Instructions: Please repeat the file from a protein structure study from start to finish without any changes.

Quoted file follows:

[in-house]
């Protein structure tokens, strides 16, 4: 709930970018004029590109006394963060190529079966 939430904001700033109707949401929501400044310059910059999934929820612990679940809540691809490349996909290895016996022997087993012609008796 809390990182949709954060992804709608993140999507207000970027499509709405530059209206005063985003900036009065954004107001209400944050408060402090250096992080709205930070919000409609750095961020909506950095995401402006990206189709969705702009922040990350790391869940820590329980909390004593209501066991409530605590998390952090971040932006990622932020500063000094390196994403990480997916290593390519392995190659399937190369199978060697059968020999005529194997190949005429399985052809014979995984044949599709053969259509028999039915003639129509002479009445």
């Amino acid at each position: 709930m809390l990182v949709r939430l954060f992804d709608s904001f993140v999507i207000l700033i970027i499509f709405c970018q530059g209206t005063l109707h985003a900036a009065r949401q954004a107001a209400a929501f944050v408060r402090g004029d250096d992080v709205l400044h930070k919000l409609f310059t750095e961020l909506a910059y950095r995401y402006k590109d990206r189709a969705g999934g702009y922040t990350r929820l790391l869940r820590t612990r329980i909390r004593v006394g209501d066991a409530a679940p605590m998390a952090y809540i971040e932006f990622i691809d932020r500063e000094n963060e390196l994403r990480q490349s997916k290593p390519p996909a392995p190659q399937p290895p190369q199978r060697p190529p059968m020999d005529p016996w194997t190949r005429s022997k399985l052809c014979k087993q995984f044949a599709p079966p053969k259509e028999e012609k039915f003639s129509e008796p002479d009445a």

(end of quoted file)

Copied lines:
[in-house]
């Protein structure tokens, strides 16, 4: 709930970018004029590109006394963060190529079966 939430904001700033109707949401929501400044310059910059999934929820612990679940809540691809490349996909290895016996022997087993012609008796 809390990182949709954060992804709608993140999507207000970027499509709405530059209206005063985003900036009065954004107001209400944050408060402090250096992080709205930070919000409609750095961020909506950095995401402006990206189709969705702009922040990350790391869940820590329980909390004593209501066991409530605590998390952090971040932006990622932020500063000094390196994403990480997916290593390519392995190659399937190369199978060697059968020999005529194997190949005429399985052809014979995984044949599709053969259509028999039915003639129509002479009445």
């Amino acid at each position: 709930m809390l990182v949709r939430l954060f992804d709608s904001f993140v999507i207000l700033i970027i499509f709405c970018q530059g209206t005063l109707h985003a900036a009065r949401q954004a107001a209400a929501f944050v408060r402090g004029d250096d992080v709205l400044h930070k919000l409609f310059t750095e961020l909506a910059y950095r995401y402006k590109d990206r189709a969705g999934g702009y922040t990350r929820l790391l869940r820590t612990r329980i909390r004593v006394g209501d066991a409530a679940p605590m998390a952090y809540i971040e932006f990622i691809d932020r500063e000094n963060e390196l994403r990480q490349s997916k290593p390519p996909a392995p190659q399937p290895p190369q199978r060697p190529p059968m020999d005529p016996w194997t190949r005429s022997k399985l052809c014979k087993q995984f044949a599709p079966p053969k259509e028999e012609k039915f003639s129509e008796p002479d009445a």